BBC NEWS Americas Africa Europe Middle East South Asia Asia Pacific Arabic Spanish Russian Chinese Welsh

 You are in:  UK: Scotland
Front Page 
Northern Ireland 
UK Politics 
Talking Point 
In Depth 

Commonwealth Games 2002

BBC Sport

BBC Weather

Monday, 25 February, 2002, 13:30 GMT
Death blamed on shoddy work
Fire engine holding ladder to third floor of building
Christine Foster was hit by fallen masonry
A sheriff has blamed poor workmanship on an Edinburgh building for the death of a waitress who was killed by fallen masonry.

Sheriff Charles Stoddart had carried out a fatal accident inquiry into the death of Christine Foster.

The 26-year-old was working at Ryan's Bar in the capital when the 2ft coping stones fell from a third-storey roof onto an outside cafe area.

Christine Foster
Christine Foster was working as a waitress
Following the inquiry's findings, Miss Foster's father, Mike Foster, said the family plans to launch a civil action against liquidated contractor McLaren Building Group, which carried out the faulty building work.

Speaking from his home in the Philippines, he welcomed Sheriff Stoddart's determination and said he "had done a good job" on the inquiry.

Mr Foster accepted that it was beyond the remit of the inquiry to apportion blame to any party but was critical of the council's "complete lack of due care".

He said: "Our legal representatives are going to let us know if a civil action is viable but we can't afford to pursue this matter on our own. Legal aid is one option we're looking at.

Conversion work

"It's obvious that there's been faulty work by the primary contractor during the renovation."

Sheriff Stoddart's report identified five separate examples of what he called "shoddy work" carried out during a two year conversion project which started in 1988.

Miss Foster's death in June 2000 might have been avoided if those renovating the top of a wall at Ryan's Bar had done a proper job, said the sheriff.

Sheriff Stoddart recommended that:

  • Edinburgh City Council should carry out an immediate audit of those buildings which might pose a risk to public safety;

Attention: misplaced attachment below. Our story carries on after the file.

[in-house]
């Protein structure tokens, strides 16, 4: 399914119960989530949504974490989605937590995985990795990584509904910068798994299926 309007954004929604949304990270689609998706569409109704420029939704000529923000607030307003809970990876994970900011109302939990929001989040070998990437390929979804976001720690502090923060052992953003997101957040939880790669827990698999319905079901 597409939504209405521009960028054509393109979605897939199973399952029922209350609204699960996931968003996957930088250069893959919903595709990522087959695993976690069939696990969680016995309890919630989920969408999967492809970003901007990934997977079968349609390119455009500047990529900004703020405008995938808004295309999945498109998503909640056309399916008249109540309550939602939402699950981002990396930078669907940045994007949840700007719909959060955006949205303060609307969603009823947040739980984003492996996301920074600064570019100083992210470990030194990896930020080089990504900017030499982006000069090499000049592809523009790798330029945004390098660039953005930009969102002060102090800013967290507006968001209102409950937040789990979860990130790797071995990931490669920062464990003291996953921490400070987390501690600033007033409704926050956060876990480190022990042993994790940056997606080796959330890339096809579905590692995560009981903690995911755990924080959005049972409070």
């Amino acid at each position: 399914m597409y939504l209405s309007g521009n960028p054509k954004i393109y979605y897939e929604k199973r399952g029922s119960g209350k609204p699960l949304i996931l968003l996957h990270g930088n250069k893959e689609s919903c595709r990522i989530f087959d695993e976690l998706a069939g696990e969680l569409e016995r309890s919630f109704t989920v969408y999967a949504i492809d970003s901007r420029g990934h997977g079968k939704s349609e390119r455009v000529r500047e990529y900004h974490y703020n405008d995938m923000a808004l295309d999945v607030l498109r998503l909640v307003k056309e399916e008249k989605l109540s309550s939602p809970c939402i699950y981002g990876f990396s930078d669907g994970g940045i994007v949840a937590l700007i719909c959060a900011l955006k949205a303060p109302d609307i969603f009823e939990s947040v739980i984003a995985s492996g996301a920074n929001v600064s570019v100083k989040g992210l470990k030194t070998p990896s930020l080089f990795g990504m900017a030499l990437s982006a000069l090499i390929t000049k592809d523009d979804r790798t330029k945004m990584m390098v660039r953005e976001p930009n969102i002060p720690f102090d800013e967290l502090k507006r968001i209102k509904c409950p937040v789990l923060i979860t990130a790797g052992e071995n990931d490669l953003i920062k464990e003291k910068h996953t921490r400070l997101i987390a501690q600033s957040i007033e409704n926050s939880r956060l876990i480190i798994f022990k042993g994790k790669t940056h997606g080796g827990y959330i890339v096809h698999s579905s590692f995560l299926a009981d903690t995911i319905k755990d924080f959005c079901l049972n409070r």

• the council should remind those responsible for the maintenance of older properties in Edinburgh of the risks to public safety if their properties fall into disrepair;

  • he recommended that a system should be introduced to make council inspections of such buildings mandatory, at present there are no legal requirements;

  • the sheriff noted that renovation works carried out between 1988 and 1990 on the Georgian building's south-east gable, which caused the accident, did not require a building warrant;

  • he said his views on council inspections were a "contribution to the debate" rather than formal recommendations for legislative change.

The circumstances of the woman's death were examined at a fatal accident inquiry at Edinburgh Sheriff Court last month.

Miss Foster, from Kalgoolie, Western Australia, had been on a working holiday in Scotland.

Stringent checks

The inquiry heard that she was serving at a table when the slabs dropped from the roof onto the pavement cafe.

In his report, Sheriff Stoddart said Miss Foster's death was a "tragic accident".

We'll look at the recommendations coming out of this inquiry and see if any changes need to be made to existing legislation

Scottish Executive spokesman
He said: "The evidence before the inquiry clearly disclosed that although a collapse of masonry is often unexpected and unpredictable, her death might have been avoided; the fact that it was not must be a matter of great public concern."

Edinburgh City Council said it had begun steps to carry out an audit of suspect structures, while considering the rest of the sheriff's recommendations and other findings.

The Scottish Executive said it would look at the sheriff's recommendations for building reform.

A spokesman said: "The current position is that in Scotland local authorities can look into any building where there's evidence of disrepair.

"They can carry out safety checks if they believe a building is in disrepair or if there's any immediate risk, the Buildings (Scotland) Act allows local authorities the powers to inspect and act almost immediately.

"But we'll look at the recommendations coming out of this inquiry and see if any changes need to be made to existing legislation."

BBC Scotland's Morag Kinniburgh reports
"The sheriff proposes regular inspections of all older properties"
See also:

01 Feb 02 | Scotland
Building safety checks call
31 Jan 02 | Scotland
Masonry death father's heartbreak
25 Jan 02 | Scotland
Building work was 'shoddy'
21 Jan 02 | Scotland
Inquiry told of 'crashing' stone
Internet links:

The BBC is not responsible for the content of external internet sites

Links to more Scotland stories are at the foot of the page.

E-mail this story to a friend

Links to more Scotland stories